Urban Antibodies is a long-term research project that imagines the city as a living organism, looking at sites of toxicity and vulnerability, healing and care – with a focus on plant knowledge and medicine. The project explores specific sites to investigate histories of industrial pharmaceutical companies in relation to plant knowledge, colonialism, and the role of gender in the development of scientific knowledge.
I am currently researching the development of pharmaceutical drugs based on plants, and sites connected to the collection, categorisation and processing of plant material and medicine. As the research develops, I am hosting participatory workshops to share stories – from home remedies and healing practices, to the exploration and import of ‘exotic’ plants through the era of European colonialism, the violence of collecting and the development of botany as a discipline.
During a residency at ZK/U Berlin in 2017, I made wearable sculptures based on magnified medicinal plants, riffing on 18th Century papier-mâché botanical models. I am currently developing new performance work based on the research for public sites in Berlin, Nottingham and London.
The Urban Antibodies research & development period was supported through a grant from Arts Council England. In 2018 Rebecca was been awarded a Wellcome Research Bursary for archival research to develop the project further.
Jerwood Open Forest, 2016
In April 2016 I was selected as one of 5 shortlisted artists for Jerwood Open Forest. I developed a proposal for a large-scale outdoor performance, 'The Forest of Lost Trees' in response to research into Forestry Commission sites around the country, investigating the relationship between memory and landscape in personal, political and global spheres. The work explores the idea that we need to understand the possibility of loss in order to care, inspired by the fact that the Forestry Commission was itself established in response to the national depletion of woodlands in the First World War. The proposed performance brings together stories about lost trees that open up connections between personal experience of loss and wider themes such as deforestation, climate change, love, colonisation, and collective memory.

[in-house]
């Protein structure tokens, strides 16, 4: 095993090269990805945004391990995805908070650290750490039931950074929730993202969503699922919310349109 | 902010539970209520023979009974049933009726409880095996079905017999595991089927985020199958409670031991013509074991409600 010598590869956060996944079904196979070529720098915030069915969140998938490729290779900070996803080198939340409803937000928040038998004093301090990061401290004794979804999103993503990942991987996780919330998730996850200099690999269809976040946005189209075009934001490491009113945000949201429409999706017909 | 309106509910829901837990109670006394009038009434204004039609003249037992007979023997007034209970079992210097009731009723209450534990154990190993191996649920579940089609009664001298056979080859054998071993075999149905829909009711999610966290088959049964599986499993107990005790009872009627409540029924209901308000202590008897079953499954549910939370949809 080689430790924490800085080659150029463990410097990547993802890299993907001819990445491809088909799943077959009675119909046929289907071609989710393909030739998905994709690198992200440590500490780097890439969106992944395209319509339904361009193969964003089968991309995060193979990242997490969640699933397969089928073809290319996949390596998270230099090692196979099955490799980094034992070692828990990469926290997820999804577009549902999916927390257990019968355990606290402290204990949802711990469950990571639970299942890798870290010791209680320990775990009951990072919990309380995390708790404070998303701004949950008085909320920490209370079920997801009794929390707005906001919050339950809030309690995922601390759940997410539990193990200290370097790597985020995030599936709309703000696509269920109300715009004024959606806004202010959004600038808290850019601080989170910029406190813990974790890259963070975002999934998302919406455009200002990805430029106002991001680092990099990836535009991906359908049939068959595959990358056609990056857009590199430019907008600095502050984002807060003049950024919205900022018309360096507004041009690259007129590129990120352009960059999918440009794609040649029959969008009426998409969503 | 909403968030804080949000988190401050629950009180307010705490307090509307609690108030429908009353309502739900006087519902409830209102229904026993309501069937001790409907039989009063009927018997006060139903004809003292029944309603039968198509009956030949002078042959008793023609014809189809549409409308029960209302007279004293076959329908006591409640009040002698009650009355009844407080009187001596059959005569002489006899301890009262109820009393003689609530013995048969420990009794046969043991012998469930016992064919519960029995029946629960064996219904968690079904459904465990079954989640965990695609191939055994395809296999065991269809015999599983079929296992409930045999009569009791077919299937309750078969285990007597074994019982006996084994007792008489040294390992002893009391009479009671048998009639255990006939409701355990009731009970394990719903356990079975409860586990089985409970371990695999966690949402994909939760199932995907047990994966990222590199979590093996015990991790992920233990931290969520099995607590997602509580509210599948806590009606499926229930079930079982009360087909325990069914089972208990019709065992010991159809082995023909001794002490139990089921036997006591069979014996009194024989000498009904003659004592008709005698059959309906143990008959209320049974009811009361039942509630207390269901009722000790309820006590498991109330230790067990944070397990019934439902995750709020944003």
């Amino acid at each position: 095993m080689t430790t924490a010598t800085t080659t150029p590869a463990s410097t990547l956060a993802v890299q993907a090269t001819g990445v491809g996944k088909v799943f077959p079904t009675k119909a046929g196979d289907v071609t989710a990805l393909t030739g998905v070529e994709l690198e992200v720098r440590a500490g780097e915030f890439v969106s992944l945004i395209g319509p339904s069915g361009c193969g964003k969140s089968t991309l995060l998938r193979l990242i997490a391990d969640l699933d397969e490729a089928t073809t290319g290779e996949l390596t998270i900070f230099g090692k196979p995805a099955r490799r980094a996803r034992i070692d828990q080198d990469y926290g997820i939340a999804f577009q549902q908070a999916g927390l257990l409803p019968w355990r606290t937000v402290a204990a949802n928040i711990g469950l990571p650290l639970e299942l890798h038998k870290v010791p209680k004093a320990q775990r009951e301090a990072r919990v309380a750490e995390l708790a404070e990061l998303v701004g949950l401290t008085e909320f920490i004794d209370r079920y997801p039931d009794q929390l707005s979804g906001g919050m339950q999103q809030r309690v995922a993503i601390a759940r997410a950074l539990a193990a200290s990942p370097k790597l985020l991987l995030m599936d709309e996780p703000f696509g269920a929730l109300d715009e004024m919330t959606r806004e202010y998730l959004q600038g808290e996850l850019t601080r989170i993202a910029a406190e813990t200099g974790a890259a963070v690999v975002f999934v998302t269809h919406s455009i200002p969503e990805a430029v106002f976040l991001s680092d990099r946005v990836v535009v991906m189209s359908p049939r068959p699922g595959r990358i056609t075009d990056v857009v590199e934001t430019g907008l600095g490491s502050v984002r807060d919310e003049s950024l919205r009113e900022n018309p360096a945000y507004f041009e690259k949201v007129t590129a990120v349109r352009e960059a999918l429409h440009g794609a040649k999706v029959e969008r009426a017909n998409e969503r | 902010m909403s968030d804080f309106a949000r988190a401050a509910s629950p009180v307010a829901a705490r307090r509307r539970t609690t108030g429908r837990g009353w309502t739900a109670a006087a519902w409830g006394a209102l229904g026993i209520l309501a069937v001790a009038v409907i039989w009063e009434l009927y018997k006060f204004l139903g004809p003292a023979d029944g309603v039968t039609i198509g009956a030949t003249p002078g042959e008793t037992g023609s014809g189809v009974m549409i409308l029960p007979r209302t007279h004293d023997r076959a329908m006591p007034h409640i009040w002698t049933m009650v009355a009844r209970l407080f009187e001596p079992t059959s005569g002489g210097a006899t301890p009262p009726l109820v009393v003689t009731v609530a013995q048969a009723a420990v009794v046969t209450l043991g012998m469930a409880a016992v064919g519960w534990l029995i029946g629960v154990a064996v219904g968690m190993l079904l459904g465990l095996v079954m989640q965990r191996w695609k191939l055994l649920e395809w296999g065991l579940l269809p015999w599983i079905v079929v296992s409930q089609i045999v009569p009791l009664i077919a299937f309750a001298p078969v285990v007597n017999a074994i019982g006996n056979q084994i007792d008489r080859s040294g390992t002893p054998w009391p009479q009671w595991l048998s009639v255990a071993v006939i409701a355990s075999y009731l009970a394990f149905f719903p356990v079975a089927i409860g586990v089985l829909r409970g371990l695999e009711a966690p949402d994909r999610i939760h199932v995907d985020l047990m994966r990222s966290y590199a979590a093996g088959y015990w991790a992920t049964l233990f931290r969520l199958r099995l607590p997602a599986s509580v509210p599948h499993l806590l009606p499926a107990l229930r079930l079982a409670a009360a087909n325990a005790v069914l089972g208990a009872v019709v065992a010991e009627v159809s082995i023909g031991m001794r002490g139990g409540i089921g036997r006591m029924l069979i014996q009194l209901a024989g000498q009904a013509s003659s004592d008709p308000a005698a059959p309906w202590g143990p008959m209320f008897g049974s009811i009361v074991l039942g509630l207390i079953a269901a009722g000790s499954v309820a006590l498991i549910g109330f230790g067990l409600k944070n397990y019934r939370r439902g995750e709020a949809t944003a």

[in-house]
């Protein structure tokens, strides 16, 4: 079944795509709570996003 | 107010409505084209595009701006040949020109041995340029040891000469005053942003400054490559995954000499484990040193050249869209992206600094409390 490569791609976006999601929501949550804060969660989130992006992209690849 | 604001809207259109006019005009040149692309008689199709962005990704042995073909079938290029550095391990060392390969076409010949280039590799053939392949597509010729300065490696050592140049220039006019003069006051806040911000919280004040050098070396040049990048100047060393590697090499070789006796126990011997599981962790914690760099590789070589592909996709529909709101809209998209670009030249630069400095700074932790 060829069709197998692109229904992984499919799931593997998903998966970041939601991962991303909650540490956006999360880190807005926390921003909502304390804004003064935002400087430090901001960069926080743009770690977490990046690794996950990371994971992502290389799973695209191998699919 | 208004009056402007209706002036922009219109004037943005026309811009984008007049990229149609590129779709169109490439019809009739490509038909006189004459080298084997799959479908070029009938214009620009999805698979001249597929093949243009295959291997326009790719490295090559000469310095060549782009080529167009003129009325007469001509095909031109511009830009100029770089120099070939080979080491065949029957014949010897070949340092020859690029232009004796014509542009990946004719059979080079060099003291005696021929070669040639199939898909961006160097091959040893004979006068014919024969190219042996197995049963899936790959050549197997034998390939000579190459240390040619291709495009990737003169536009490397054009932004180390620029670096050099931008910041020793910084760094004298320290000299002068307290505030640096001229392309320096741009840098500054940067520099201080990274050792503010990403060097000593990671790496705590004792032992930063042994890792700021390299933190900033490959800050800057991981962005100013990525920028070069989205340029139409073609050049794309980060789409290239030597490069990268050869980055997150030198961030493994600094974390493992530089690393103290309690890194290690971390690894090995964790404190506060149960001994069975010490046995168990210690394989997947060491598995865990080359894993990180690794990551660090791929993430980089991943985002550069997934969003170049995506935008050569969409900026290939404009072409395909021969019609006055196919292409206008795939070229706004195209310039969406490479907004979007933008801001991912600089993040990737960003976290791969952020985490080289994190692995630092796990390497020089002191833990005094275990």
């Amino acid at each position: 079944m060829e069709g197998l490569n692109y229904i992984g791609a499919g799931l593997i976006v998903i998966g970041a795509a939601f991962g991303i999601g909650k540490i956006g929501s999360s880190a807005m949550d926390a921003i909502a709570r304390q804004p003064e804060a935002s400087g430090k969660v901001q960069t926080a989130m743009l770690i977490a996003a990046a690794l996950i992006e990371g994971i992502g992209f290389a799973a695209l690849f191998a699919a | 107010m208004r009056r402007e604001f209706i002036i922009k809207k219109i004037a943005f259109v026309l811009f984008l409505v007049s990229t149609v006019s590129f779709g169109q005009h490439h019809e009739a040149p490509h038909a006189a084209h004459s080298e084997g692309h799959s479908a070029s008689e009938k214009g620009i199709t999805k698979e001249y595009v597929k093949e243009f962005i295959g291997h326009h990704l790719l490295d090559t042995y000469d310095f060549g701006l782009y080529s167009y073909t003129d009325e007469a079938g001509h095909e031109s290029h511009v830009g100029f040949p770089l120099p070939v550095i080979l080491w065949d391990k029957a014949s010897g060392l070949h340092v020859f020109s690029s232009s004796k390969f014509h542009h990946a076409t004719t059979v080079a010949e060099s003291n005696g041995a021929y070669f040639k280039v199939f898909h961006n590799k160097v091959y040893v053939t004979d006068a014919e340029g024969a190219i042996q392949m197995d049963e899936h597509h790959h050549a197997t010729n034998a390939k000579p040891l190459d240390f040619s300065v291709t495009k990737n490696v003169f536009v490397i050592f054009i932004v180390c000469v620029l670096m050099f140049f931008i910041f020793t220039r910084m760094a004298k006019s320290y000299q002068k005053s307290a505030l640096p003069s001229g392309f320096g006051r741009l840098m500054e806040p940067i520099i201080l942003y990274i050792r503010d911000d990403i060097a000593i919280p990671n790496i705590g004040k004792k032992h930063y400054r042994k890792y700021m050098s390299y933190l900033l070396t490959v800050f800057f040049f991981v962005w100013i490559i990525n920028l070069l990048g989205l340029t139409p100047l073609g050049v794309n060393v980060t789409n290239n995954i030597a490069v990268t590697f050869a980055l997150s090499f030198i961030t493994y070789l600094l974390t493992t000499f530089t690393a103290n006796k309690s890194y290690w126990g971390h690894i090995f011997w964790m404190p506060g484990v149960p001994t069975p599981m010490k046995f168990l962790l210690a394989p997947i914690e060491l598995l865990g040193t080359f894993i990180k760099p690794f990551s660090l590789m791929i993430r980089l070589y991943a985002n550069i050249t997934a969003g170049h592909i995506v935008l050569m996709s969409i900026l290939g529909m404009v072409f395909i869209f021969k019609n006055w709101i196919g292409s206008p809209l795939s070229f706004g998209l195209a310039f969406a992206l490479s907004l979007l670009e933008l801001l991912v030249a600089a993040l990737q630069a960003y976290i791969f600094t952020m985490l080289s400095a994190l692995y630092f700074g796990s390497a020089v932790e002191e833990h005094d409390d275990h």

Alongside the proposed performance, I created an installation featuring a gathering of wood fired ceramic vessels - created for the Jerwood Open Forest exhibition (November-December 2016). Reminiscent of funerary pots - traditionally as tall as the longest bone in our bodies - the installation reflects on how we remember that which might be lost.
For this second edition of Jerwood Open Forest, artists from across the UK were once more invited to submit bold, broad-thinking proposals that explore the potential of forests as a site for art. The initiative contributes to a national conversation about how contemporary visual artists engage with the environment today, and debates around critical practice and art in the public realm.
Wasteland Twinning Network hijacks the concept of ‘City Twinning’ and applies it to urban Wastelands in order to generate a network for parallel research and action.
By subverting the City Twinning concept that aims to parade a city’s more predictable cultural assets and shifting the focus to wastelands, new questions of value and function are raised. Wasteland Twinning aims to develop an understanding of the potential of these sites through transdisciplinary models of practice. Wasteland Twinning is led by independent artists and researchers, offering the potential for cultural comparison to take place on a local and international scale – going beyond the obvious to examine often invisible perspectives on power relations, land use, urban development and ecology. Through engaged and critical approaches, we hope to uncover some of the peculiarities and commonalities of the wasteland sites.
Imagined Geographies was an installation of four sculptures that highlight the stories behind a selection of plants in Biddulph Grange Garden, the plant hunters who grew famous for their finds, and the environments that the plants originate from. The sculptures reference James Bateman's approach to constructing the garden at Biddulph, creating imagined worlds based on letters, images and stories of places he had never visited.
The sculptures take as their starting point the structure of a Wardian case, a travelling plant case invented in 1830 which allowed the transportation of exotic plants from around the world that had previously died on long sea crossings. Expanding on the Wardian Case structure, each sculpture tells the story of a particular region that Bateman represented in his garden. The metal frames - based on geometries observed within the garden - hold ceramic landscapes and a selection of plants, inspired by our research into the potteries of the Staffordshire area and archival research into plant hunters' journeys and correspondence with Bateman.
The miniature worlds created through Imagined Geographies reflect on some questions at the heart of Biddulph Grange Garden which seem equally relevant for a 21st century audience. Bateman, Cooke and their network were in living in the midst of changing understandings of the natural world which shook up human belief systems. They were also striving for new knowledge about the world, and trying to imagine places outside their own experience.